With the artificial grass layer 8 properly anchored as just described, the open end 27 of the channel sections 15 may be filled with sod 20 and the cup 4 located on the green where desired by cutting a hole through the articial playing surface 1 and digging out the ground therebeneath to the extent necessary to receive the cup 4 therein.

From the above discussion, it can now be seen that the artificial playing surface of the present invention is of a relatively inexpensive yconstruction and yet provides a durable playing surface having substantially the same properties as a natural putting green and requires very little care or upkeep. The artificial grass layer is firmly anchored in a stretched condition around its entire periphery thereby providing a playing surface which closely matches the contour of the carpet layer therebeneath for uniform resistance to rolling of a golf ball thereon.

While the artificial playing surface disclosed herein has been specifically described with reference to its use as `an artificial putting green, it should be understood that the principles of the invention are also applicable to the other types of artificial playing surfaces as well, such as outdoor lawn tennis courts, badminton courts, and volley ball courts, to name a few.

Other modes of applying the principles of the invention may be employed, change being made as regards the details described, provided the features stated in any of the following claims or the equivalent of such be employed.

I, therefore, particularly point out and distinctly claim as my invention:

1. An artificial playing surface such as may be used for putting greens and the like comprising a base layer of a carpet-like material having the desired resiliency and compressibility disposed in a recess in the ground, an outer layer of artificial grass covering said base layer, and -rneans for anchoring the outer periphery of said outer layer in the ground outside said recess to maintain said outer layer in a tightly stretched condition over said 'base layer.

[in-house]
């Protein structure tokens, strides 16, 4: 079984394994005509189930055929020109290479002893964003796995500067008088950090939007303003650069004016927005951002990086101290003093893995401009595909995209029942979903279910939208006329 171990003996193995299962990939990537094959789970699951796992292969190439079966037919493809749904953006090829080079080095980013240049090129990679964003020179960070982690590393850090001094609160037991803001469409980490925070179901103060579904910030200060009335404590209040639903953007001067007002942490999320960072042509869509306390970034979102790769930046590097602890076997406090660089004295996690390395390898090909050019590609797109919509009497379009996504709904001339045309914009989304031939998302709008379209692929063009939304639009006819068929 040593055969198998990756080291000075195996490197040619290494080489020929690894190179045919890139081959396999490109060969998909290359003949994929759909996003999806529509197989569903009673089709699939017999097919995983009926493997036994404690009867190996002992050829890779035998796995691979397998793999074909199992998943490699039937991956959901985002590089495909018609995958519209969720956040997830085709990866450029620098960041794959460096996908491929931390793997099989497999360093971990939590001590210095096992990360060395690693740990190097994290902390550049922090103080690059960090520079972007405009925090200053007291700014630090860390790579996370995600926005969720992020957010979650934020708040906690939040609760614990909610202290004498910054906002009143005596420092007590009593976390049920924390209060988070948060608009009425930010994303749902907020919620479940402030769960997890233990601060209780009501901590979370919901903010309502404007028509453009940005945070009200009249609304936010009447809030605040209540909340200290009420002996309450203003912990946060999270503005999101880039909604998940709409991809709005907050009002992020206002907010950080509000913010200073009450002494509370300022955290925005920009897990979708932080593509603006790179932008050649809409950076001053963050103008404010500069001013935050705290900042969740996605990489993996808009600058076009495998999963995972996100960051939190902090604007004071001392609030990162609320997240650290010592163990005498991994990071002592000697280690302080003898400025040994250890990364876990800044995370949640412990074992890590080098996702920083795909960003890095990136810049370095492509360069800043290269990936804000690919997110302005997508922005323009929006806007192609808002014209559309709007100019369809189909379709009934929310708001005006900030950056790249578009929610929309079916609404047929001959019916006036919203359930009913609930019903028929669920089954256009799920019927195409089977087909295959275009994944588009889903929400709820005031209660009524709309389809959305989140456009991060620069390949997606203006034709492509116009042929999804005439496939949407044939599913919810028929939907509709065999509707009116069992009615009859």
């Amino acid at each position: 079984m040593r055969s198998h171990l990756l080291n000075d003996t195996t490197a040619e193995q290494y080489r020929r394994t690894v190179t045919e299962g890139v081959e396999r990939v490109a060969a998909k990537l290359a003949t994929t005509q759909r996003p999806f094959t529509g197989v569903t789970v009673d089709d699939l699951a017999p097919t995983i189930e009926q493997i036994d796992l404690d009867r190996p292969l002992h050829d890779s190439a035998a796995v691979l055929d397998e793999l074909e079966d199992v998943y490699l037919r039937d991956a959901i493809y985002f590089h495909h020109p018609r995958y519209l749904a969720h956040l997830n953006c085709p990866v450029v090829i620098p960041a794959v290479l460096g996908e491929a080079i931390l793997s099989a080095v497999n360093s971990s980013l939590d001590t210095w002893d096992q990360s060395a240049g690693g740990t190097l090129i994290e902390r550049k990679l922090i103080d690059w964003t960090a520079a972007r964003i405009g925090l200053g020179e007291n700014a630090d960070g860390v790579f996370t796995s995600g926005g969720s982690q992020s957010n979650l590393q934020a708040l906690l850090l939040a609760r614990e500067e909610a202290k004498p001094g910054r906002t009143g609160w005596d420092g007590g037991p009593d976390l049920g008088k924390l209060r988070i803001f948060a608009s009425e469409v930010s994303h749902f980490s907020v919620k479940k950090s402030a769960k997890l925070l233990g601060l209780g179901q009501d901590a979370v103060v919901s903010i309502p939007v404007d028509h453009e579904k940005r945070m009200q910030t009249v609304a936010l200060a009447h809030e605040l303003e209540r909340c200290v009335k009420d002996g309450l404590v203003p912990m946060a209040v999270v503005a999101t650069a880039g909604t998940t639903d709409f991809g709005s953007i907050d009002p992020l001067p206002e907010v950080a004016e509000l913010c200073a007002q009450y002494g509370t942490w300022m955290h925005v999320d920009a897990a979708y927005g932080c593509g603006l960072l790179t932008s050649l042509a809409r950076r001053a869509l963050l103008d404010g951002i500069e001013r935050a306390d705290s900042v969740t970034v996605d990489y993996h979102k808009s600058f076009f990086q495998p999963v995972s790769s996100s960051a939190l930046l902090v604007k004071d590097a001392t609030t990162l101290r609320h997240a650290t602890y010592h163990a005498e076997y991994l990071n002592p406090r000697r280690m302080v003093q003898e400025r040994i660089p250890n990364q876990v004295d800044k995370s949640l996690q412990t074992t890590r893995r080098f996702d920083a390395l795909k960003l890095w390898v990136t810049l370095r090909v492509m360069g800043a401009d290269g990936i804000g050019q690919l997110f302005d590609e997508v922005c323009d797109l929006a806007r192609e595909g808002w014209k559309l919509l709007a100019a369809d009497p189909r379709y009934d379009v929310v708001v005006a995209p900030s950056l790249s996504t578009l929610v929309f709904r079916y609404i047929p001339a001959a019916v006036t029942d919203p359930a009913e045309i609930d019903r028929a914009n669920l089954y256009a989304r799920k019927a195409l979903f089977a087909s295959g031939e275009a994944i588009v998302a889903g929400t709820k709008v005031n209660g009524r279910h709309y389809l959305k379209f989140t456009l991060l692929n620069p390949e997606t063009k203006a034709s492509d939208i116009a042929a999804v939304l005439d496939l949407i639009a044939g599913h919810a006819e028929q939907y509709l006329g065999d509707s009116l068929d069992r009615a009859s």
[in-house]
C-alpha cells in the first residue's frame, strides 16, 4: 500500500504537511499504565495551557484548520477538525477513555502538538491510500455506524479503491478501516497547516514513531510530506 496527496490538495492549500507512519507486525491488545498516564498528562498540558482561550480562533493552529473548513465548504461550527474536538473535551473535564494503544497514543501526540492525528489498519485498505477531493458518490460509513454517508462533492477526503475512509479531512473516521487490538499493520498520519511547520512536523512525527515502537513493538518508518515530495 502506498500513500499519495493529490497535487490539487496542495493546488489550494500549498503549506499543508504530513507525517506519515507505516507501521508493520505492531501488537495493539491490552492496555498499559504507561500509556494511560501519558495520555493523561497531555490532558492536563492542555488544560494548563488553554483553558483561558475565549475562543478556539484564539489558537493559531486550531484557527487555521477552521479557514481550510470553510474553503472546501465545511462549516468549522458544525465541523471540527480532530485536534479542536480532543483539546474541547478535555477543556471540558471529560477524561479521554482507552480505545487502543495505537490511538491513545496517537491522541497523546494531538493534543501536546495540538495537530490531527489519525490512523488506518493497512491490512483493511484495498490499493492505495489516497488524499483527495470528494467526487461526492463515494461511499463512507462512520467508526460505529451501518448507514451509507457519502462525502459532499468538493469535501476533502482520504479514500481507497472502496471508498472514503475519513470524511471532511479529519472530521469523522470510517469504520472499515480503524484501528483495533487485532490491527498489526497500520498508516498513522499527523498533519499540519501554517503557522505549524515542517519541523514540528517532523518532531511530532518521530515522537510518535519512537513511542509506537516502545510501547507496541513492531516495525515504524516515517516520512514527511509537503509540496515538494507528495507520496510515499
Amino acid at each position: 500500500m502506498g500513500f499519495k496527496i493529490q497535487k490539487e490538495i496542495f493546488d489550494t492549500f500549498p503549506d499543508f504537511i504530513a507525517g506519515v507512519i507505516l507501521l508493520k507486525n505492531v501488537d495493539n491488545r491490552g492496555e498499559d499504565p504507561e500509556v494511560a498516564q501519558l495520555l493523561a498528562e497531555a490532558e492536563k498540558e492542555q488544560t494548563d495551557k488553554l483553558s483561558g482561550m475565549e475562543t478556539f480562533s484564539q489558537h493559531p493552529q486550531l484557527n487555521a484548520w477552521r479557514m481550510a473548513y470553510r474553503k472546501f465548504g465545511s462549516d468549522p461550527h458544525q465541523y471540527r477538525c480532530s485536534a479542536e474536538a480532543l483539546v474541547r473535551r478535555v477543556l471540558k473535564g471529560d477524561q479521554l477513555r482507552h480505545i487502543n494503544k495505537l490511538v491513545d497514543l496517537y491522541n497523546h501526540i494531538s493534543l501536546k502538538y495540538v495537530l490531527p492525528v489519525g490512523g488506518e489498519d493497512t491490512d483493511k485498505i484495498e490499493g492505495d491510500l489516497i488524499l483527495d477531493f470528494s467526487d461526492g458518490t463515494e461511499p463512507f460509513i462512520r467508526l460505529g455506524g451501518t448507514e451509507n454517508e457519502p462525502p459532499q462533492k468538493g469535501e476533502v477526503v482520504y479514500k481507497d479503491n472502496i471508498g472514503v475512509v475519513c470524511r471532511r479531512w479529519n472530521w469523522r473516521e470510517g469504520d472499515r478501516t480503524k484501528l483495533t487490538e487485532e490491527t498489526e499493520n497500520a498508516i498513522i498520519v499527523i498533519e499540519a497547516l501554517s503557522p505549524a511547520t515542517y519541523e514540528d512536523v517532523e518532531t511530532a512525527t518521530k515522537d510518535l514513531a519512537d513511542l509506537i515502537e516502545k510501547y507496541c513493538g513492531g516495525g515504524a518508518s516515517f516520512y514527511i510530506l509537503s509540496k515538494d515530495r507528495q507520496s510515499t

2. The artificial playing surface of claim 1 wherein said means for anchoring said outer layer in the ground as aforesaid comprises a channel section embedded Iin the ground outside the periphery of said recess, said channel section having vertically extending side walls and a round bottom, and an elongated rod engaging the bottom of said channel section locking the periphery of said outer layer lbetween said rod and the bottom of said channel section.

3. The artificial playing surface of claim 2 wherein the inner side wall of said channel section is longer than the outer side wall, whereby when the top of said inner side wall is fiush with the ground vthe top of said outer side wall is below ground level to permit sod to be placed over the top of said outer side wall without forming a hump.

4. The artificial playing surface of claim 2 wherein said rod causes said top layer to be stretched during pushing of the periphery of said top layer into said channel section by said rod.

5. The artificial playing surface of claim 2 wherein there are a plurality of said channel sections embedded in the ground in spaced apart relation.

6. The artificial playing surface of claim 2 wherein said channel section is a plastic extrusion and said rod is also plastic.

7. The artificial playing surface of claim 1 further comprising a layer of fine gravel covering the bottom of Said recess to facilitate drainage.

8. The artificial playing surface of claim 1 wherein said base layer comprises an all-weather inside-outside patio rug, and said artificial grass layer comprises a thin Woven backing having a nap of flexible fibers projecting therefrom.

9. The artificial playing surface of claim 8 wherein said base layer is approximately inch thick and its outer surface is substantially flush with the ground adjacent the periphery of said recess.

10. The artificial playing surface of claim 9 further comprising a layer of gravel covering the bottom of said recess to facilitate drainage, said gravel layer being approximately 1 to 11/2 inches dee-p.